v  Implementing Data Models and Reports with Microsoft SQL Server 2012 (70-466) [BI]
    v  Designing Business Intelligence Solutions with Microsoft SQL Server 2012 Platform (70-467) [BI]

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    FILESTREAM Example

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    FILESTREAM Feature

    FILESTREAM was introduced in SQL Server 2008 for the storage and management of unstructured data. The FILESTREAM feature allows storing BLOB data (example: word documents, image files, music and videos etc) in the NT file system and ensures transactional consistency between the unstructured data stored in the NT file system and the structured data stored in the table.
    Storing BLOB data in NT file system, allows SQL Server to take advantage of the NTFS I/O streaming capabilities and at the same time, maintain transactional consistency of the data. FILESTREAM uses NT System Cache for caching file data. This minimizes the effect that FILESTREAM data might have on the Database Engine performance. When accessing FILESTREAM data through the streaming API, SQL Server buffer pool is not used and hence it does not reduce the amount of memory available for Database Engine query processing.
    The term ‘FILESTREAM data type’ or ‘FILESTREAM column’ is very commonly used and it gives an indication that the FILESTREAM feature is implemented as a data type. This is not true. FILESTREAM is not a data type; instead, it is an attribute that can be assigned to a VARBINARY (MAX) column. When the FILESTREAM attribute of a VARBINARY (MAX) column is set, it becomes a ‘FILESTREAM enabled’ column. Any data that you store in such columns will be stored in the NT file system as a disk files and a pointer to the disk file is stored in the table.  A VARBINARY (MAX) column with FILESTREAM attribute is not restricted to the 2 GB limit SQL Server imposes on Large Value Types. The size of the file is limited by the size of the disk volume only.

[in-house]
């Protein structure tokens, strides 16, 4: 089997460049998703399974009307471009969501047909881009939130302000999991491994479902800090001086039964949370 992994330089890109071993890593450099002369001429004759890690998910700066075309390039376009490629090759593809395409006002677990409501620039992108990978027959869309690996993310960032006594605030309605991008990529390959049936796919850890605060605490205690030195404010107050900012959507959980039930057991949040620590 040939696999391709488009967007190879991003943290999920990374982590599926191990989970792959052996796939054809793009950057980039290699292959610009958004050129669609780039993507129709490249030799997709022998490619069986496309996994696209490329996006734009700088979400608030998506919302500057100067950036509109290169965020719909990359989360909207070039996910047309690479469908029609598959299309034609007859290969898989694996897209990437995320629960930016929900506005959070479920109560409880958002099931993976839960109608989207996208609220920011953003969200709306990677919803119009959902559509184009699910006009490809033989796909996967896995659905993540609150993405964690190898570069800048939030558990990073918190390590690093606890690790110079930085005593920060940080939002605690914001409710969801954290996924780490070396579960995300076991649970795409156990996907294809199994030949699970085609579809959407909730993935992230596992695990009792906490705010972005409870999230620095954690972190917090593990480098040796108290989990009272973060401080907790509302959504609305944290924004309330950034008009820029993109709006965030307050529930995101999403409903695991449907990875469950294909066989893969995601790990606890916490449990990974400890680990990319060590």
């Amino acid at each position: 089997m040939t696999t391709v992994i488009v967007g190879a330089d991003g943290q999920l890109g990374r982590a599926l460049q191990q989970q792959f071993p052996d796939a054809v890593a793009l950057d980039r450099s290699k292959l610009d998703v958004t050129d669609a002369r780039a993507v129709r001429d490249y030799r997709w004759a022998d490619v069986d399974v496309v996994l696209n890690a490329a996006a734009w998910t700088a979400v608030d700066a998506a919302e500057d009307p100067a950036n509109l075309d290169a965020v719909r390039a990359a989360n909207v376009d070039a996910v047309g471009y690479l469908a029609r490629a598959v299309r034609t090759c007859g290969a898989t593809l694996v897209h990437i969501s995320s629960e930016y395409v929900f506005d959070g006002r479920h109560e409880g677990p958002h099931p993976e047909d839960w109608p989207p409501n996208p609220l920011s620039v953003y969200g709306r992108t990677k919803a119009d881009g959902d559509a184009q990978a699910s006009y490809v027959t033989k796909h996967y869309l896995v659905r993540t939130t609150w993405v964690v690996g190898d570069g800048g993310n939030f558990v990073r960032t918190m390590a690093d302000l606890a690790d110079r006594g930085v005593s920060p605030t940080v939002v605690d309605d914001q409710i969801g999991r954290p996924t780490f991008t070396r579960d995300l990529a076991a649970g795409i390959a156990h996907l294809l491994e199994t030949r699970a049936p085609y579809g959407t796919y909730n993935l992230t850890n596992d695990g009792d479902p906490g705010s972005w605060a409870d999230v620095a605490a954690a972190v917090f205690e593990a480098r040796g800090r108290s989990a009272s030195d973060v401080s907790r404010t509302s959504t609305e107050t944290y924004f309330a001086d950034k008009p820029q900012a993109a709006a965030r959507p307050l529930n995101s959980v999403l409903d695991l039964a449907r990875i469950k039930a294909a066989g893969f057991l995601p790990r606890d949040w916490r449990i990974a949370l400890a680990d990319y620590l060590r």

When the FILESTREAM attribute is set, SQL Server stores the BLOB data in the NT file system and keeps a pointer the file, in the table. SQL Server ensures transactional consistency between the FILESTREAM data stored in the NT file system and the structured data stored in the tables.

    Installing and Configuring FILESTREAM

    The default installation of SQL Server 2008 disables FILESTREAM feature. It is quite easy to enable the FILESTREAM feature as part of a new SQL Server 2008 installation. If the SQL Server 2008 instance is already installed without FILESTREAM feature, it can still be enabled following the steps explained later in this section.

    Enabling FILESTREAM as part of installation

    The easiest way to enable FILESTREAM feature is to do so as part of the installation process. You will see a new tab labeled “FILESTREAM” on the “Database Engine Configuration” page of the installation wizard. This tab allows you to specify the FILESTREAM configuration options that you wish to enable on your new SQL Server Instance.
    FILESTREAM feature may be enabled with three different levels of access to the FILESTREAM data, namely: 
    1. Enable  FILESTREAM for Transact-SQL access
    2. Enable FILESTREAM for file I/O streaming access
    3. Allow remote clients to have streaming access to FILESTREAM data

    Enabling FILESTREAM during an Unattended installation